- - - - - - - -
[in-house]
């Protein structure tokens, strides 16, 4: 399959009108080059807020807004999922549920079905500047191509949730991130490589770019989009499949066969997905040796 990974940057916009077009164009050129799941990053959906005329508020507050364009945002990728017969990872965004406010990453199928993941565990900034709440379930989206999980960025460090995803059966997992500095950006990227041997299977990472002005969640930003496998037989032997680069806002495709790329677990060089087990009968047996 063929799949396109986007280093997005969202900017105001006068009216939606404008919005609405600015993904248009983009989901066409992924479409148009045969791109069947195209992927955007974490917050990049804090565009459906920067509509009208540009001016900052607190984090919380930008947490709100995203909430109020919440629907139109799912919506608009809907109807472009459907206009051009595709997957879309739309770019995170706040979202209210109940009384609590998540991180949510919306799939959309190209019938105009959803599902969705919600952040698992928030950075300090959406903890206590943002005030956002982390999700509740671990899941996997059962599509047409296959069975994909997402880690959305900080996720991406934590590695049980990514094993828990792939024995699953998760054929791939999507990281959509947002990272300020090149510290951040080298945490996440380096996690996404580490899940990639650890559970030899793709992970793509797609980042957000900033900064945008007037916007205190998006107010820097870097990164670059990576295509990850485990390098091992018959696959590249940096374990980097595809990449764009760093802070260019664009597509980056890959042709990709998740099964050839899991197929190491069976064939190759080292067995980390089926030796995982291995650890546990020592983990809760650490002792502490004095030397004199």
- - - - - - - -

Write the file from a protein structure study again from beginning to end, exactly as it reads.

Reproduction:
[in-house]
């Protein structure tokens, strides 16, 4: 399959009108080059807020807004999922549920079905500047191509949730991130490589770019989009499949066969997905040796 990974940057916009077009164009050129799941990053959906005329508020507050364009945002990728017969990872965004406010990453199928993941565990900034709440379930989206999980960025460090995803059966997992500095950006990227041997299977990472002005969640930003496998037989032997680069806002495709790329677990060089087990009968047996 063929799949396109986007280093997005969202900017105001006068009216939606404008919005609405600015993904248009983009989901066409992924479409148009045969791109069947195209992927955007974490917050990049804090565009459906920067509509009208540009001016900052607190984090919380930008947490709100995203909430109020919440629907139109799912919506608009809907109807472009459907206009051009595709997957879309739309770019995170706040979202209210109940009384609590998540991180949510919306799939959309190209019938105009959803599902969705919600952040698992928030950075300090959406903890206590943002005030956002982390999700509740671990899941996997059962599509047409296959069975994909997402880690959305900080996720991406934590590695049980990514094993828990792939024995699953998760054929791939999507990281959509947002990272300020090149510290951040080298945490996440380096996690996404580490899940990639650890559970030899793709992970793509797609980042957000900033900064945008007037916007205190998006107010820097870097990164670059990576295509990850485990390098091992018959696959590249940096374990980097595809990449764009760093802070260019664009597509980056890959042709990709998740099964050839899991197929190491069976064939190759080292067995980390089926030796995982291995650890546990020592983990809760650490002792502490004095030397004199």